The Nikon matrix metering system and sources of innovation

In 1983, Nikon Corporation introduced its now famed matrix metering system, then called Automatic Multi-Pattern (AMP). More about it here:


The Nikon Matrix metering system (MMS) still stays on top, as developed since, yet not yet even matched (let alone outperformed) by any competitor, as much as they may have tried and as hard as they may have worked on it.

This story is however not about photography, or about how it has evolved in both technology and markets since. That would be about the past... Our mantra is "We got here. What's next?" for a reason. We like to rather tell stories about the future based on what we learn from the past.

This story is about the potential ubiquitous application of the philosophy behind the Nikon MMS example.

If we could only imagine and thus write the story into the future... or better yet, write _all_ the possibly related stories.

Let us take for example the judicial process. Can we see how the MMS could help so much in reducing judicial costs (and our taxes) as well as in enhancing quality of justice served? To say nothing about serious potential reductions in litigators' costs and thus an implicit reduction in prices to customers for anything from coffee to health care, or from an education to a vehicle.

Taking governance in general next. Can we see how the MMS philosophy as adapted, developed and applied in this new domain could render much higher optimality in our decision making processes?

Market new niches development in new products, services or process improvement? Can the MMS philosophy help there? Self-evident it can. Can we say Apple and iPod/iPhone? Did the MMS contribute at least a bit? The "MMS" must have been embedded in Steve Jobs's brain, just as the famous quote from the reputed photographer Ansel Adams states with much perspective clarification "the most important part of a camera is the 12 inches just behind it." What are our lessons?

1983 is over a quarter century ago...

What are we doing yet? How should we go about doing more about it? Artificial intelligence is the broader category of which the new-applied-MMS-would-be-future-stories are a case. Enhancing our potential for accelerated innovation to its fullest is the objective.

InnovationTrek is here to help provide a Nikon MMS "for pretend" for now, until we can push to see the stories above and many more become actual reality.

Wednesday, September 16, 2009

"I will not let school interfere in my education" (Mark Twain)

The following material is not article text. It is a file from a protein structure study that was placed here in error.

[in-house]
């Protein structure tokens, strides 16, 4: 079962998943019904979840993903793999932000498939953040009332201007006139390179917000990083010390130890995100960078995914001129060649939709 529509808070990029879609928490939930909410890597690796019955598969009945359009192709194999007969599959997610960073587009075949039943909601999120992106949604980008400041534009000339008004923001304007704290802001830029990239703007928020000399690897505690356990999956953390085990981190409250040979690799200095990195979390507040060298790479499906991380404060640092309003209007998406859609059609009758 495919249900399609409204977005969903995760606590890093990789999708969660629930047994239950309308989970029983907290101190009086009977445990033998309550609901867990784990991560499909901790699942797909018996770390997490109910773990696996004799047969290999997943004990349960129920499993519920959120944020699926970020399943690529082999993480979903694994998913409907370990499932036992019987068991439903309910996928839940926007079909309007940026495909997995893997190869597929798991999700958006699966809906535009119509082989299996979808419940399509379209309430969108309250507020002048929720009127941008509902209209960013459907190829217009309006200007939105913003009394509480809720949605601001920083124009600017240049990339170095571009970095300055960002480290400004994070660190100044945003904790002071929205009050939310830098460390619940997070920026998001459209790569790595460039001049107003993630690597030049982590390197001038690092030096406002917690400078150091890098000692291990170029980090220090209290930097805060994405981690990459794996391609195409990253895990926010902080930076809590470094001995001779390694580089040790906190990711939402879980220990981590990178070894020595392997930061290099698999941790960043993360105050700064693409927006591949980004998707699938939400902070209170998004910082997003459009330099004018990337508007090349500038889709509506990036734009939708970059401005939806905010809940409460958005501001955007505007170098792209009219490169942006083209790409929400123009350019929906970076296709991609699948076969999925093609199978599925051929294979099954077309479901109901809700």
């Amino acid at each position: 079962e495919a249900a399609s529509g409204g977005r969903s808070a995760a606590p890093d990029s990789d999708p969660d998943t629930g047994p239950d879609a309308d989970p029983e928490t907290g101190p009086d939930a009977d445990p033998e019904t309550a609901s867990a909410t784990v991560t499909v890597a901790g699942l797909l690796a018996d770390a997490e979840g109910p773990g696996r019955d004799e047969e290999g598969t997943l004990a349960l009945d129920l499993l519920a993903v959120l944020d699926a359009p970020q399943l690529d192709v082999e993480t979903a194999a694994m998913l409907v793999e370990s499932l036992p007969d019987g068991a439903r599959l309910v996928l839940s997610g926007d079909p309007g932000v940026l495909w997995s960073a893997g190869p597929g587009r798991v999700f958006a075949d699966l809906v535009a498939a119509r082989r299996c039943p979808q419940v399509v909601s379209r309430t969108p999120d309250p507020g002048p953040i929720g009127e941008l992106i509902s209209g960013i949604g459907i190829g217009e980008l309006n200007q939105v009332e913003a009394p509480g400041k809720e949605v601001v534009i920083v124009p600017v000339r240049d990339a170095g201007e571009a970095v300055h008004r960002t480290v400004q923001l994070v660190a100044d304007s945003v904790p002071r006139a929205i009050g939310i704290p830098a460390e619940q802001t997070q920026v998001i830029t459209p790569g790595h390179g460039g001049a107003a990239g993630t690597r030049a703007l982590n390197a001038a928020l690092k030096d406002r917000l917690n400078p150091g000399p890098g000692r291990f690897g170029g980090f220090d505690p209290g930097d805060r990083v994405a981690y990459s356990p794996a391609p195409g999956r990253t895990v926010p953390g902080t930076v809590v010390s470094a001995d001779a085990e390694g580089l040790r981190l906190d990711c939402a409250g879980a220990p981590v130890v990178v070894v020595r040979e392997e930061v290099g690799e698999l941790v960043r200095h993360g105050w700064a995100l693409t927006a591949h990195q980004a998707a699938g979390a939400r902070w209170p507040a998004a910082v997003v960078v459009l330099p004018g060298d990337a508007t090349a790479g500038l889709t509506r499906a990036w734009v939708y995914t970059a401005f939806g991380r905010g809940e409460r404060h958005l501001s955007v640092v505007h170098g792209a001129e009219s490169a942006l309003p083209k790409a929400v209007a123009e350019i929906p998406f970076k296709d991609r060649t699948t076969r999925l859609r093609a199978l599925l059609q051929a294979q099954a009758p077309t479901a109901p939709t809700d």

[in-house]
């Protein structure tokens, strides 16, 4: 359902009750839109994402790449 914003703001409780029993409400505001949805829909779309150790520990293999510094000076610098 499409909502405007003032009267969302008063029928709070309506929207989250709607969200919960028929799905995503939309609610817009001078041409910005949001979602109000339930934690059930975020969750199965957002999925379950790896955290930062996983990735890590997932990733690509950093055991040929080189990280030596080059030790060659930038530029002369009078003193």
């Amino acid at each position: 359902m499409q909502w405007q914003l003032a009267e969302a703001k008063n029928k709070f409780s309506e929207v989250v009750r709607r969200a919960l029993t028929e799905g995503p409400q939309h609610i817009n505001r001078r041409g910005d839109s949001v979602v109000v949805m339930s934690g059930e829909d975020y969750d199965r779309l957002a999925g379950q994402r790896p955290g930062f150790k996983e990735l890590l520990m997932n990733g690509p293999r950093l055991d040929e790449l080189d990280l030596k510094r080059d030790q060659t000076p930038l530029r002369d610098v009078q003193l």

Have you ever wondered how would the world look like had Thomas A. Edison's mother insisted that he went to school?

How would it look like if Henry Ford had quit after two attempts at starting up his company? or if he was in any way related with a colleague of his into discovery, Ernst Rutherford?

It turns out Rutherford did not like attorneys at all, and he openly declared many a time that if somebody would try to rob him of his pocket watch he'll fight back with his teeth and empty hands to keep his watch... Yet, "if someone comes and says 'give me your watch or I sue you'", Rutherford explained further, "I'll let them have it immediately, and I'll know for certain I stay ahead."

Well, if Henry Ford was (like) Ernst Rutherford, maybe he would've quit faced with the law suit against him by George B. Selden. And automobiles and their market today could look very different... or would they?

We don't want to be misinterepted. The questions asked here are in no way intended to support the idea of less schooling for our children. Rather of much much _different_ schooling...

If we take for example Stephen Covey's "Seven (then eight) Habits", we find them valuable indeed, yet...

... we have our own reservations about some inherent limitations/shortcomings in Covey, particularly having to do with:

(1) a much more acute need to apply/nurture the habits much earlier in one's life than when already reaching adulthood (in fact we shall find early versions of the habits say in Benjamin Franklin, with him borrowing/learning extensively from none other than Socrates), and

(2) a resulting implicit need for adapting the habits to and nurturing their adoption by young learners through a vertically integrated entrepreneurial--broad meaning--, and self-worth spirit (involved parents centered) inducing education system.

[I know, the asking questions part above was much nicer...;)]